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Exposure to art; originals and reproductions
Jonas Mekas Film-maker
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The first books with reproductions of art, I saw in the fifth, sixth grade, the teacher pulled out some big books from the bottom of the closet there in the classroom. They were all in, from renaissance, that period, somewhere there, I remember and they were all in black and white, no color, but they left me a great impression that, on very, on very bad paper, very badly reproduced, in black and white but there was still strength and mystery and, and something there that you, that came through despite all that bad paper, bad ink, bad, no color, and later, many years later, I saw originals, some of them, and the originals did not impress me that much more than when I saw them in those miserable reproductions when I was 14, 15 years old. And that's the, one of the, you know, argument, arguments is, you know, argument that one would, it's a subject that when we talk about original film or film or the same film on video you see, to me, that no matter how you, if something is really good then you cannot destroy it, no matter what you do to it, it's still something comes through. Not all of it but there is some aspect that is still is, remains there and comes in a factual and it does something to, When you say they were basic illustrations of renaissance paintings? Yes, some reproductions, I do remember the Durer, those I can see, and I don't exactly remember now but some of them, more known of course Leonardo Da Vinci and Michelangelo, you know, that's what they showed to schools. And then? And then we jumped from those reproductions because there was nothing that you could see in Lithuania, only, after the war already in Wiesbaden, when the American army collected some of the plundered stolen works and the, from the, Europe's museums that Germany, German, Hitler's Nazi Germany had done and they exhibited them in 47 in Wiesbaden in a huge, huge space that you could see a lot of original, original art from all of the periods where, for the first time, I could see some of the originals.

Jonas Mekas (1922-2019), Lithuanian-born poet, philosopher and film-maker, set up film collectives, the Anthology Film Archive, published filmzines and made hundreds of films, all contributing to his title as 'the godfather of American avant-garde cinema'. He emigrated to America after escaping from a forced labour camp in Germany in 1945.

Listeners: Amy Taubin

Amy Taubin is a contributing editor for "Film Comment" magazine and "Sight and Sound" magazine. Her book, "Taxi Driver", was published in 2000 in the British Film Institute's Film Classics series. Her chapter on "America: The Modern Era" is part of "The Critics Choice" published by Billboard Press, 2001, and her critical essays are included in many anthologies, mostly recently in "Frank Films: The Film and Video Work of Robert Frank" published by Scalo.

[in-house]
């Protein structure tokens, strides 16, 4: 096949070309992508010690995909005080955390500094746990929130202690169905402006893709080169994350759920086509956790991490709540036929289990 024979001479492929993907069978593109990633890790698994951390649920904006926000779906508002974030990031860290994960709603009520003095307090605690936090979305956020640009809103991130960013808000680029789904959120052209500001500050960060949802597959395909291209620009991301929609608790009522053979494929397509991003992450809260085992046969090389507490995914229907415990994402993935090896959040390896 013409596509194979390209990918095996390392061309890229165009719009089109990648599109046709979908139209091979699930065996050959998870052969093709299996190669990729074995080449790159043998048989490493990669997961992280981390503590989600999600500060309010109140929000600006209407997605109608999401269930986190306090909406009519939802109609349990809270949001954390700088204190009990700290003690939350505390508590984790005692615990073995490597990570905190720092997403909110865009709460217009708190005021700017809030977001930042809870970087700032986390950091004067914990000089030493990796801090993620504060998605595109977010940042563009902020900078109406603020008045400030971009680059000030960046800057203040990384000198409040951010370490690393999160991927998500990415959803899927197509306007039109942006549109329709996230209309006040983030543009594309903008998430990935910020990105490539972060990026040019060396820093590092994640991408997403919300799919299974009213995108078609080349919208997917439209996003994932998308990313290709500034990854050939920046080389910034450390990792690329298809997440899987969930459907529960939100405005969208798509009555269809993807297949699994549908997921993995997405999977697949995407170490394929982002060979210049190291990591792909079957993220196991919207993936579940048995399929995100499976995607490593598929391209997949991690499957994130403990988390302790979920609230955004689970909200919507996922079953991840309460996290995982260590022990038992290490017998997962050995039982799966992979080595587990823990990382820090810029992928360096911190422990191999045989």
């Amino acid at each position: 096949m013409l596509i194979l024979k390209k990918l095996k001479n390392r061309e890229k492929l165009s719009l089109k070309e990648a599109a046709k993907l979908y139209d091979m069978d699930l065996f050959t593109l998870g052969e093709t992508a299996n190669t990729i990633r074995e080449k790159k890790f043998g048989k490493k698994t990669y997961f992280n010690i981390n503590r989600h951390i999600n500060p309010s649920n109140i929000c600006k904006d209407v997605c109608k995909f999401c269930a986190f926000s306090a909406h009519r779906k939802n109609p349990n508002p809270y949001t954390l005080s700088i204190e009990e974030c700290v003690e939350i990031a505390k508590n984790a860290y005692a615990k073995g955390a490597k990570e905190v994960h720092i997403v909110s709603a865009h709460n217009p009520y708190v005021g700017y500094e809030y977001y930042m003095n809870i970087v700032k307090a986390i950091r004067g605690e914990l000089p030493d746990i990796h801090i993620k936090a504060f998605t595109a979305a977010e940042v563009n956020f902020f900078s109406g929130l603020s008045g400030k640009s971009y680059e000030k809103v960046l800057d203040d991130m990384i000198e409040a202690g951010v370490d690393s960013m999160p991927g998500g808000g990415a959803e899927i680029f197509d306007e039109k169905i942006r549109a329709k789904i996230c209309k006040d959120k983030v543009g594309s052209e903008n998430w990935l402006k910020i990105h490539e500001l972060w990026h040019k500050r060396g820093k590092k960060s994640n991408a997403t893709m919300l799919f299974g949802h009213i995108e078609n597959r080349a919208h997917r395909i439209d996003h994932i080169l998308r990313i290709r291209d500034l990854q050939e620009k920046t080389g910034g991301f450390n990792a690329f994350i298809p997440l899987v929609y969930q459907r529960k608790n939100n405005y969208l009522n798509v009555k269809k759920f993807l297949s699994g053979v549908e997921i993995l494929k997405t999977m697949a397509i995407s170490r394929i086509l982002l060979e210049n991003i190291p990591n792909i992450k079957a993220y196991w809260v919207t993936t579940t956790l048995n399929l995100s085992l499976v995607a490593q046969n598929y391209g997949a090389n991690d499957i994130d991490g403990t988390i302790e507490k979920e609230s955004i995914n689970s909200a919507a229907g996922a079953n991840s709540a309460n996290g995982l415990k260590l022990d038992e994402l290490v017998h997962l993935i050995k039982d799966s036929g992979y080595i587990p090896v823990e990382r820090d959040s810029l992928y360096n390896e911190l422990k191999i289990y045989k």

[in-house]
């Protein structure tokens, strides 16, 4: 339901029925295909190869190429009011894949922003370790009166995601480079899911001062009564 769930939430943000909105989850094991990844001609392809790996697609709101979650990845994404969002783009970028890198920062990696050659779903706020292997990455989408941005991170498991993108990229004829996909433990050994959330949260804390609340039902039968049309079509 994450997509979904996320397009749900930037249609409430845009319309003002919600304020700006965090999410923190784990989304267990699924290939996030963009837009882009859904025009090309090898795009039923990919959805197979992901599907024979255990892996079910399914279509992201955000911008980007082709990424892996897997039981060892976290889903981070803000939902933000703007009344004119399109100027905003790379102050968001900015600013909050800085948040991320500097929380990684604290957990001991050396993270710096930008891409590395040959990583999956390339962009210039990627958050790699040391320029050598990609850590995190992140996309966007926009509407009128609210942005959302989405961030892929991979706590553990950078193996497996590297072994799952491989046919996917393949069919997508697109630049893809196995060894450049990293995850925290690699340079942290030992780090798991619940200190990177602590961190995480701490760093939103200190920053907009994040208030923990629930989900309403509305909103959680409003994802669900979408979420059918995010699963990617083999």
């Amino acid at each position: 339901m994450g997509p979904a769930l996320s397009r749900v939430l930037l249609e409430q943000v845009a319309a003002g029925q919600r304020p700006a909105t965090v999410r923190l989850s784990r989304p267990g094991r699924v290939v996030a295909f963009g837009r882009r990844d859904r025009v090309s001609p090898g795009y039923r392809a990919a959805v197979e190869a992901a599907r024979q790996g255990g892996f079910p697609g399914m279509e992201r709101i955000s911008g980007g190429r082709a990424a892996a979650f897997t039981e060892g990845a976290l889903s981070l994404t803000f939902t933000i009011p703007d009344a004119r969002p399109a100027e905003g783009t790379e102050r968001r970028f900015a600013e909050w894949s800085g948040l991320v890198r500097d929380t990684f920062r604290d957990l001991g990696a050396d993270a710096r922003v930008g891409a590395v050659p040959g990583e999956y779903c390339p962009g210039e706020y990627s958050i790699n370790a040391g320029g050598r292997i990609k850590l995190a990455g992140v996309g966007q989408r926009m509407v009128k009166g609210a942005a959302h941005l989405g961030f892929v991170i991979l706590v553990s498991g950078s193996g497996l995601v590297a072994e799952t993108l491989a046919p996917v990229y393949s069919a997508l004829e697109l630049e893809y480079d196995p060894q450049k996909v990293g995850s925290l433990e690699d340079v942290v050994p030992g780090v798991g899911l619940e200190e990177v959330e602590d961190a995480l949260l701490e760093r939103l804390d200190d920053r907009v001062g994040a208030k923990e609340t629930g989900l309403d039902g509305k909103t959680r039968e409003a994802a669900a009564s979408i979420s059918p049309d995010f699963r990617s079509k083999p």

She wrote for "The Village Voice" weekly from 1987 into 2001 both as a film and a television critic. She also wrote a column for the "Village Voice" titled "Art and Industry" which covered American independent filmmaking. Her first weekly film criticism job was at the "SoHo Weekly News". Her writing has also appeared in "Art Forum", the "New York Times", the "New York Daily News", the "LA Weekly", "Millennium Film Journal", "US Harpers Bazaar" and many other magazines. She is a member of the National Society of Film Critics and the New York Film Critics Online.

She started her professional life as an actress, appearing most notably on Broadway in "The Prime of Miss Jean Brodie", and in avant-garde films, among them Michael Snow's "Wavelength", Andy Warhol's "Couch", and Jonas Mekas' "Diaries, Notebooks and Sketches".

Her own avant-garde film, "In the Bag" (1981) is in the collection of the Museum of Modern Art and the Friends of Young Cinema Archives in Berlin.

She was the video and film curator of "The Kitchen" from 1983-1987.

She has a B.A. from Sarah Lawrence College and an M.A. from N.Y.U. in cinema studies. She teaches at the School of Visual Arts in both the undergraduate and the MFA graduate programs, and lectures frequently at museums, media centers, and academic institutions. In 2003, she received the School of Visual Arts' art historian teaching award.

Duration: 3 minutes, 52 seconds

Date story recorded: September 2003

Date story went live: 24 January 2008